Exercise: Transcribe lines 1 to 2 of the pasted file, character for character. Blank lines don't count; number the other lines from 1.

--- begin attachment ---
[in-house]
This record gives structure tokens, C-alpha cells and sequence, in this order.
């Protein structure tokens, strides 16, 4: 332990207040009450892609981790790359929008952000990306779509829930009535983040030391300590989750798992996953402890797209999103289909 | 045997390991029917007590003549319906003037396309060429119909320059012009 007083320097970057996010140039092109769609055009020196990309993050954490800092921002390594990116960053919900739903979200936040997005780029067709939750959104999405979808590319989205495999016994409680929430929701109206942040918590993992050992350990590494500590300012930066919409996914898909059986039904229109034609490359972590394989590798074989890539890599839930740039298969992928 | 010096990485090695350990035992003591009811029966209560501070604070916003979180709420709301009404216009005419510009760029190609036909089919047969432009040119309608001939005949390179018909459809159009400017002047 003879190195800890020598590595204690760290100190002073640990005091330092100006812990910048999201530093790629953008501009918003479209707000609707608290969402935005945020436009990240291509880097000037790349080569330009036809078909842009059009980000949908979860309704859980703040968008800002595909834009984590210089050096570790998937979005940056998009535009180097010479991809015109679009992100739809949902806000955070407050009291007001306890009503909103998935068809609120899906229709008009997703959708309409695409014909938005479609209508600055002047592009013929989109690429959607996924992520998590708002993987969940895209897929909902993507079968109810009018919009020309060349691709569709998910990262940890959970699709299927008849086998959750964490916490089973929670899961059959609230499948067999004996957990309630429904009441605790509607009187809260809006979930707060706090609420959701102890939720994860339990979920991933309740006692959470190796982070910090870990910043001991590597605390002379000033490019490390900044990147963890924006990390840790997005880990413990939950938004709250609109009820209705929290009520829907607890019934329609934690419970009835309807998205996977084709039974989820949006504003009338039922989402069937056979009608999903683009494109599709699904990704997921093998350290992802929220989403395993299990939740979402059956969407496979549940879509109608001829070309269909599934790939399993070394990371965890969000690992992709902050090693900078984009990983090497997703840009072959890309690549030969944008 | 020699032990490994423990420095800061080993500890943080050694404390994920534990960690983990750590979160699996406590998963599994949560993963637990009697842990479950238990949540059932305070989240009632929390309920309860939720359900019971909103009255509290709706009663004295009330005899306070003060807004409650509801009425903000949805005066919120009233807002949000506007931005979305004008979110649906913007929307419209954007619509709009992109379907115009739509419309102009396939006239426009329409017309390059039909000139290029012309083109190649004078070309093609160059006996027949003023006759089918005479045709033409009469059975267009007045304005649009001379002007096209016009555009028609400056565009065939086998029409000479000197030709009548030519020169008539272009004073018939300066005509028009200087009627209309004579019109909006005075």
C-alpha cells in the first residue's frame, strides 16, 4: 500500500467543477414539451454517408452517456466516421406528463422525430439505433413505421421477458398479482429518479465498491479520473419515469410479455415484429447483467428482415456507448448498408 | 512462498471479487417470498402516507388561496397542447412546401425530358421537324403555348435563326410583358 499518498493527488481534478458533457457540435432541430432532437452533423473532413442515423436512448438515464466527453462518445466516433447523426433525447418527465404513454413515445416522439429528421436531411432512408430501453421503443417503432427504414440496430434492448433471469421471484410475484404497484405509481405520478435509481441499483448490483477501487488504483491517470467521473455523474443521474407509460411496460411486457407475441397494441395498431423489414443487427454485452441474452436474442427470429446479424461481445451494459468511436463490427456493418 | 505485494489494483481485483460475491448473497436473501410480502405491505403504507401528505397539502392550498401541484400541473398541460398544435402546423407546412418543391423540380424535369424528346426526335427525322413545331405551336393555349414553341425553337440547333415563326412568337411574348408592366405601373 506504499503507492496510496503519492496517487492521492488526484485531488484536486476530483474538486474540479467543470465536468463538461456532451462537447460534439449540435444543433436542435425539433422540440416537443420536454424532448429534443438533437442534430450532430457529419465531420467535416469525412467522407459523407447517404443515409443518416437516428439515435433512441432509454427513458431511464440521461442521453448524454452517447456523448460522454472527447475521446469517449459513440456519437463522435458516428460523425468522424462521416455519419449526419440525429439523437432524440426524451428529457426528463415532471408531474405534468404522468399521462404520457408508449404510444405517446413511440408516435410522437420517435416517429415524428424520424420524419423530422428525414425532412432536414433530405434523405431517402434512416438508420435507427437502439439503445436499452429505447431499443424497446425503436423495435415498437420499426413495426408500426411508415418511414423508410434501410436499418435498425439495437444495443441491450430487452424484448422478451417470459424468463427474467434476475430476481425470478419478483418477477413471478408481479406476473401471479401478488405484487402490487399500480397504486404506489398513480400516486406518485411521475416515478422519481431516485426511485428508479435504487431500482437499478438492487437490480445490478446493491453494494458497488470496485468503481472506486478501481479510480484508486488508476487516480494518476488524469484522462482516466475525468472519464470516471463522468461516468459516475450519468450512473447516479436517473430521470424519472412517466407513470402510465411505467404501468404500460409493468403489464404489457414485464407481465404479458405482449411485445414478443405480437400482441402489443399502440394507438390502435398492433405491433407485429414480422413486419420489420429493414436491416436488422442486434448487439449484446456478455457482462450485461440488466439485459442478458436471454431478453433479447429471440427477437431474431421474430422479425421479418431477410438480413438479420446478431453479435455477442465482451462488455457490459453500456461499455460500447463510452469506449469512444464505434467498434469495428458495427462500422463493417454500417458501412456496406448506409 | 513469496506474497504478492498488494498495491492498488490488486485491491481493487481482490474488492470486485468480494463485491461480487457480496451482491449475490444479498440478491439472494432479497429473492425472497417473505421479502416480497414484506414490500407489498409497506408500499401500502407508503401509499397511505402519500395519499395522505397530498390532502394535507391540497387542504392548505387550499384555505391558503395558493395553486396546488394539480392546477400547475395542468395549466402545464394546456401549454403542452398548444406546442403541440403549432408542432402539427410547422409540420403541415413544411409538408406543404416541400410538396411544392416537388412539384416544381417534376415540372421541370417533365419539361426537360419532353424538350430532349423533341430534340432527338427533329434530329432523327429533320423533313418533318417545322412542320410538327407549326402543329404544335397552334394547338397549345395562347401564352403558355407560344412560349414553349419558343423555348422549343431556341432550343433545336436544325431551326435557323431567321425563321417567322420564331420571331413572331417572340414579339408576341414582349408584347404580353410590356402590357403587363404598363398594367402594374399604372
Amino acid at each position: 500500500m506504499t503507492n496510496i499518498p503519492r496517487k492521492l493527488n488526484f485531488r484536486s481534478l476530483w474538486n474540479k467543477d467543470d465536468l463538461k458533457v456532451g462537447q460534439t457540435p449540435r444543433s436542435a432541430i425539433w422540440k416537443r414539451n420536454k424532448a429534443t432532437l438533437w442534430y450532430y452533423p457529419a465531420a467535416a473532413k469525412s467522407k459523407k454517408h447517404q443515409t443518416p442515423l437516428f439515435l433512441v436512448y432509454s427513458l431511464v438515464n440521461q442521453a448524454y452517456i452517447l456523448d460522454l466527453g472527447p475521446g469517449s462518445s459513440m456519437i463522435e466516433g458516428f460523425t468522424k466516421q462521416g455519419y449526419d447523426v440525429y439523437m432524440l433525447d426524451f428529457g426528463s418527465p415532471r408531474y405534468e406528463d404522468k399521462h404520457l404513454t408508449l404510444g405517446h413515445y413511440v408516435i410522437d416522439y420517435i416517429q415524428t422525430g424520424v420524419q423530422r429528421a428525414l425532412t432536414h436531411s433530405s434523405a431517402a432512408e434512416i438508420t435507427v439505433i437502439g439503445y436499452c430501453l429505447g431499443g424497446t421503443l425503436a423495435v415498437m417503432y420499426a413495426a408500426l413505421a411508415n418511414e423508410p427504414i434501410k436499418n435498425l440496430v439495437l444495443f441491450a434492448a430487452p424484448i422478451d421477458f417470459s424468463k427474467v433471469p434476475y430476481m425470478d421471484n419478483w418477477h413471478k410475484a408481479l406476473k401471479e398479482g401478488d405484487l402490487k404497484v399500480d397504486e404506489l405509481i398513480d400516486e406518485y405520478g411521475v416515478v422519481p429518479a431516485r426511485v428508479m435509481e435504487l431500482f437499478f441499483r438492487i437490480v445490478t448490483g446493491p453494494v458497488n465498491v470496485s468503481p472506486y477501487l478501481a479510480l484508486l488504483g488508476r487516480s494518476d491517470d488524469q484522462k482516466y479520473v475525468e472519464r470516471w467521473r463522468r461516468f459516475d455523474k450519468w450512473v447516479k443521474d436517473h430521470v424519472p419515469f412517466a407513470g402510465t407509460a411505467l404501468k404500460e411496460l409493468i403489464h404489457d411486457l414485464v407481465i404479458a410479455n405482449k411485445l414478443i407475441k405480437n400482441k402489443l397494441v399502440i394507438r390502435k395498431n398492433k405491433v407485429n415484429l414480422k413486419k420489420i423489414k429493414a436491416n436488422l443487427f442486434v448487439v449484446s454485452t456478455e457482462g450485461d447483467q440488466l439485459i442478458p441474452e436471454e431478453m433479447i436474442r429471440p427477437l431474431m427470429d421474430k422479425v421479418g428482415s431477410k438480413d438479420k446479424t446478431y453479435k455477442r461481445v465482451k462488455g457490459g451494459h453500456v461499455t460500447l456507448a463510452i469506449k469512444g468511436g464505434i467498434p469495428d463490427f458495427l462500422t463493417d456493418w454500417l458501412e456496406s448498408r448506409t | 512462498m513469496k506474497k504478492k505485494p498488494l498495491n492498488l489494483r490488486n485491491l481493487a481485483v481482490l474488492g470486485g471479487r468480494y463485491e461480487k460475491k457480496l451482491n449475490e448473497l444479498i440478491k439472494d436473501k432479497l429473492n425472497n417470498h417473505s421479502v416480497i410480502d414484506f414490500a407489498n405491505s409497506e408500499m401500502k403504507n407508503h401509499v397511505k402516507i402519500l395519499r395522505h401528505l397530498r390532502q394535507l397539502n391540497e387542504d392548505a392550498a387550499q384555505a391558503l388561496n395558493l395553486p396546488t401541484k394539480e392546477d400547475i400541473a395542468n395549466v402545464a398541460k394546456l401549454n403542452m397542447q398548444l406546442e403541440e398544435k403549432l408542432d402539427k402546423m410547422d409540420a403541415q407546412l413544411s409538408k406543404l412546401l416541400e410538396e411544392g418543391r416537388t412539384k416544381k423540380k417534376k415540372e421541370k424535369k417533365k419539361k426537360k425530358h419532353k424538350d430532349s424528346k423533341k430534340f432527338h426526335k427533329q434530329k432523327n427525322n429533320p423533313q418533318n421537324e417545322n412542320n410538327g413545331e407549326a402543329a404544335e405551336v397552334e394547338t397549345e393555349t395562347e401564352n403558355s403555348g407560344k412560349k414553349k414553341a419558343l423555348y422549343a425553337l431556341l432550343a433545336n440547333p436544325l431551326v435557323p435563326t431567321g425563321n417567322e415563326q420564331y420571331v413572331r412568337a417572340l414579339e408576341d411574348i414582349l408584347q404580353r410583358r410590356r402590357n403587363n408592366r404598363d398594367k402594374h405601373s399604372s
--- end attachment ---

[in-house]
This record gives structure tokens, C-alpha cells and sequence, in this order.